Angela Proctor 1SW and NT, Alex Raeder NT, Jim Pascoe NT and Adrian Colston NT.

Here are a few quotes from the 1SW Press Release celebrating the end of the project.

Overall the 1SW Project has delivered over 100 km of adventurous cycle routes across the Region. Many thanks also to our funders particularly the Rural Development Programme for England. The trails developed deliver health and wellbeing, economic growth and a positive focus for south west residents and visitors alike. The cycle trails are deliberately aimed mainly at inexperienced off-road cyclists rather than experienced mountain bikers to encourage new people to get out and get active. We know a wide range of people enjoy the trails, from families to pensioners, thrill seekers to peace lovers.

JimJim Pascoe from the National Trust talking about the NT’s committment to off road cycling at the event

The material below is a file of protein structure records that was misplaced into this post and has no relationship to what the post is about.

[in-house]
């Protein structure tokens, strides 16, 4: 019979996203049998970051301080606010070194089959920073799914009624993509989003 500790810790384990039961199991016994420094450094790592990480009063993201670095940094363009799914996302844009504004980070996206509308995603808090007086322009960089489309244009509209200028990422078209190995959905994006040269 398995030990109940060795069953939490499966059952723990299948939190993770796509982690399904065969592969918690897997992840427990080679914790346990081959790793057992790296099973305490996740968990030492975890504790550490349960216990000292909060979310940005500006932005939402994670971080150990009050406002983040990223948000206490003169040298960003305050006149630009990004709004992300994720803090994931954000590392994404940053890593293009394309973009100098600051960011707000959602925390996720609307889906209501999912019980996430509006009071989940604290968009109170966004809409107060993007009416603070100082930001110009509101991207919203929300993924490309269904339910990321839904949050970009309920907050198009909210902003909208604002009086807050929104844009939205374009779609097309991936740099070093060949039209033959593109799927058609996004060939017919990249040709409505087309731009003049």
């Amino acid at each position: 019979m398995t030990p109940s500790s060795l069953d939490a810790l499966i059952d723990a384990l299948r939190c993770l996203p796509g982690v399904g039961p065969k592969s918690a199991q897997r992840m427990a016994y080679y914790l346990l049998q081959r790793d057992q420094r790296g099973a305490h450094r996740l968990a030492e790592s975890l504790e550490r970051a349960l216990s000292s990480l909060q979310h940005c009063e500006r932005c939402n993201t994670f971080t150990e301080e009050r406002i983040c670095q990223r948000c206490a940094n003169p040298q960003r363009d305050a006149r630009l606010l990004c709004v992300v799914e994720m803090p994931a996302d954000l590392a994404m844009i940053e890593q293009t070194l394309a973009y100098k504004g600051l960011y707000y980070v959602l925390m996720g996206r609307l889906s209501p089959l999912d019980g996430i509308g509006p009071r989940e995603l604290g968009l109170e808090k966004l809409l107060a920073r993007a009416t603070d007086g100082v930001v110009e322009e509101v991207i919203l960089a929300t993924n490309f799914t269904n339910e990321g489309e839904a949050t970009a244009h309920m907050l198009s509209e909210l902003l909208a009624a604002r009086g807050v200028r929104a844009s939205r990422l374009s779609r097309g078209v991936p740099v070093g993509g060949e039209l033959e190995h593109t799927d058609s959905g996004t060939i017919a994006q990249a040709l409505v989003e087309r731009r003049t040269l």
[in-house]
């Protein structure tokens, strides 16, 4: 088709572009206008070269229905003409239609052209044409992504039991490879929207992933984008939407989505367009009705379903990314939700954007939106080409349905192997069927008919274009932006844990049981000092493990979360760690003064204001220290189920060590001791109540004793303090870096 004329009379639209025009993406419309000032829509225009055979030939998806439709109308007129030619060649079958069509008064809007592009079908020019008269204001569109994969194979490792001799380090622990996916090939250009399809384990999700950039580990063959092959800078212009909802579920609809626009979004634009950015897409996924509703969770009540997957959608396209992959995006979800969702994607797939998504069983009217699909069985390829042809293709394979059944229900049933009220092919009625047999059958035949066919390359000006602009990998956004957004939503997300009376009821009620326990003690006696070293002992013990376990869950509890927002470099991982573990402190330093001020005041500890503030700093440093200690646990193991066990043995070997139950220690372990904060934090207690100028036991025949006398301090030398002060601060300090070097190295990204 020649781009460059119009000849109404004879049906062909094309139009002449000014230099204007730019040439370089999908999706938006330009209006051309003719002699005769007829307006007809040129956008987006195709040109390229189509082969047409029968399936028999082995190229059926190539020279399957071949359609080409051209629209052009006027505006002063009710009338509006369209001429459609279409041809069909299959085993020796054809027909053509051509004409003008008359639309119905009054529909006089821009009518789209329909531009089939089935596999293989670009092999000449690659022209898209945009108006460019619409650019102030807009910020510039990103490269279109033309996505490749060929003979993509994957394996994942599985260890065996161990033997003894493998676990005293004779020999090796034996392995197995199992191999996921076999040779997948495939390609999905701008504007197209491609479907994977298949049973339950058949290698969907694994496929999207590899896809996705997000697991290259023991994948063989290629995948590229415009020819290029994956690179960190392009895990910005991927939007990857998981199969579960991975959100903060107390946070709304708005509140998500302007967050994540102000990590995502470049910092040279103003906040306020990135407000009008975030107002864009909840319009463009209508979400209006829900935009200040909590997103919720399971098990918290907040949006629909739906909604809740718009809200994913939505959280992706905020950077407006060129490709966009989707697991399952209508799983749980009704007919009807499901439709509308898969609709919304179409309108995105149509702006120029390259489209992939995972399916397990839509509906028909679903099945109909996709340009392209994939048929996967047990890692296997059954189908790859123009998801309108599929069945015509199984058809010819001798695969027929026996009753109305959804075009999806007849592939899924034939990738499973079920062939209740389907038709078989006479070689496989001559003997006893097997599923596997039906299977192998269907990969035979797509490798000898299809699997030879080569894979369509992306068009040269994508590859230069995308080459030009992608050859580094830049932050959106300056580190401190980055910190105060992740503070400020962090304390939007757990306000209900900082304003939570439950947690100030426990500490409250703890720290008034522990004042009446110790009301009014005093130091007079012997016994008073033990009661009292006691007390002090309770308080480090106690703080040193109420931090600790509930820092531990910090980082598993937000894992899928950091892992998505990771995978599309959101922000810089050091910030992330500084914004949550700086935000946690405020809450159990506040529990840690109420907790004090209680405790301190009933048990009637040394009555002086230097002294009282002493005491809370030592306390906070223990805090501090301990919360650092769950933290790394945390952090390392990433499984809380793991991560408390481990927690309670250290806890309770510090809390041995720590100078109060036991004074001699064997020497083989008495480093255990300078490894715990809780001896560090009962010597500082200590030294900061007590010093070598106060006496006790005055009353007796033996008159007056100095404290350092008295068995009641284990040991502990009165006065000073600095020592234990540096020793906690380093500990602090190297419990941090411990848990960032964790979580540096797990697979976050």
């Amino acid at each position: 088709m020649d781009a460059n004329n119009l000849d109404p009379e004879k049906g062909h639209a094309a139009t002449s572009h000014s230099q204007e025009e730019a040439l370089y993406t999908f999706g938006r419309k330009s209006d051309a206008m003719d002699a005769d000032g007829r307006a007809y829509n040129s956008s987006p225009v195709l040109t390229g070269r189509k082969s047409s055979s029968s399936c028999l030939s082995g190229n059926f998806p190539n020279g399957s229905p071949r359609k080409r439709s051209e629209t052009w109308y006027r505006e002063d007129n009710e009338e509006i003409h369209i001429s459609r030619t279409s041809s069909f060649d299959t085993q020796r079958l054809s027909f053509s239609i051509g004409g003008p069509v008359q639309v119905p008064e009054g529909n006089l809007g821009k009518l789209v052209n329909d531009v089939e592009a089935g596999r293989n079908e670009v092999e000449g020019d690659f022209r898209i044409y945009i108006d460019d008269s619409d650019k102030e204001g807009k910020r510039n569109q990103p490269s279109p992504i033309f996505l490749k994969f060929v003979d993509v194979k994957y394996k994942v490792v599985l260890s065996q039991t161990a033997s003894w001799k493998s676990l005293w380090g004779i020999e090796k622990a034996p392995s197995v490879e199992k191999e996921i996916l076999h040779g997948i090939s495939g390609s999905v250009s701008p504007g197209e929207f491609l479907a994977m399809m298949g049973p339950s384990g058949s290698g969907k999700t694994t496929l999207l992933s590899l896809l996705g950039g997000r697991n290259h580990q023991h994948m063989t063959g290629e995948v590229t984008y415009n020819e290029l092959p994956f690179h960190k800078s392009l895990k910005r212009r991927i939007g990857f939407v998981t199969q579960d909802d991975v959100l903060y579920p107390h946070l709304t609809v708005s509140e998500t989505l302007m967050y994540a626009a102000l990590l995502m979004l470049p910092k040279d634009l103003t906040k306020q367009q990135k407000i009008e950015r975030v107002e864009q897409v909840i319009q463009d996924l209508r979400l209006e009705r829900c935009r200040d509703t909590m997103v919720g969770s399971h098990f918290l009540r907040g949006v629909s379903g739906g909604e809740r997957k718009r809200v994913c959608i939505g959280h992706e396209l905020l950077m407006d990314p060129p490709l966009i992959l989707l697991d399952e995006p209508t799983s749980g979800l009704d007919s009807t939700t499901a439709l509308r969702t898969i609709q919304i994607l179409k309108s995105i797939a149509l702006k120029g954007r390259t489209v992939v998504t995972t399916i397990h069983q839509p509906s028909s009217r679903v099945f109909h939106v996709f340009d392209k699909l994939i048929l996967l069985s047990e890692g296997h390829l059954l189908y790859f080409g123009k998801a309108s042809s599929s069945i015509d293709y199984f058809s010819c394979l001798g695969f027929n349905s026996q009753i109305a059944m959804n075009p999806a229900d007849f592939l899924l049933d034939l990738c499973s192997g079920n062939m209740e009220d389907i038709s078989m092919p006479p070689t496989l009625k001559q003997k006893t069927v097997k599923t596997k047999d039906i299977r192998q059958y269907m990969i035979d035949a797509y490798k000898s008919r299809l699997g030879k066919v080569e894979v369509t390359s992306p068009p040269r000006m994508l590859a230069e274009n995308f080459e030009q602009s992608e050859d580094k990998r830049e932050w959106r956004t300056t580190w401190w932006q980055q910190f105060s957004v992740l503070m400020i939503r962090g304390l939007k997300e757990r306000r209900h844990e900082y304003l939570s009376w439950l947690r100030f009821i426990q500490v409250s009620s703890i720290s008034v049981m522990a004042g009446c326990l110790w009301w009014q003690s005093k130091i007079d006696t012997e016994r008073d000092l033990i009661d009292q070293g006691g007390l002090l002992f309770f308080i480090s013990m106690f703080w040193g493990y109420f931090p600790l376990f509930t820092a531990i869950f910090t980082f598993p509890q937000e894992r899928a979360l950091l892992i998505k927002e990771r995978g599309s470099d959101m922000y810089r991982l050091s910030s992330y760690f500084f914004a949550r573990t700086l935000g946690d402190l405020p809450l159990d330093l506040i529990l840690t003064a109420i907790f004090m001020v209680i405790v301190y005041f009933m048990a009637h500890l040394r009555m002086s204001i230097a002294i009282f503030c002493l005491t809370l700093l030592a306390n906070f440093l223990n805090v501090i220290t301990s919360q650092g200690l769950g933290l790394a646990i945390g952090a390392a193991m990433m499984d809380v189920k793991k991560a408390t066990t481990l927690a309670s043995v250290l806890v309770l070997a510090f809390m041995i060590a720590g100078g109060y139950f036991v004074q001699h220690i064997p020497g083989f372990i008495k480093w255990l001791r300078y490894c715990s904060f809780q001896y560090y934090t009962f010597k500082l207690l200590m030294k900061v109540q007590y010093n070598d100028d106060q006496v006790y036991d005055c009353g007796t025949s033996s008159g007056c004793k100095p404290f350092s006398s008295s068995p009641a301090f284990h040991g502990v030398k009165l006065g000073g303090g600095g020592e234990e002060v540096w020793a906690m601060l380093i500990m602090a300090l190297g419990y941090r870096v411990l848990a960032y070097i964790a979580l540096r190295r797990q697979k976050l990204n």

Bike 1To kick off the event we were all treated to some top level cycling. Andrei Burton on the microphone and Joe Seddon on the bike.

Andrei Burton is one of the most established and successful professional mountain bike athletes in the UK. He has been riding trials since the age of 13 and has been competing for the last 10 years. He has been the highest placed UK rider in the UCI World rankings for several years in a row and in the top 10 in the world for the past 6 years. He has also won UK Elite championship competitions and been on the European and World podiums in BIU Competitions.

Joe Seddon. Previous British Elite Champion and international competitor, Joe is a top level rider with the results to prove it. Joe started riding 20″ trials bikes back in 2002 and quickly became a well-known UK rider. He has applied his skills to a range of bikes but now mainly rides 26″ trials bikes. Joe loves having a crowd behind him pushing him to go bigger, better and further!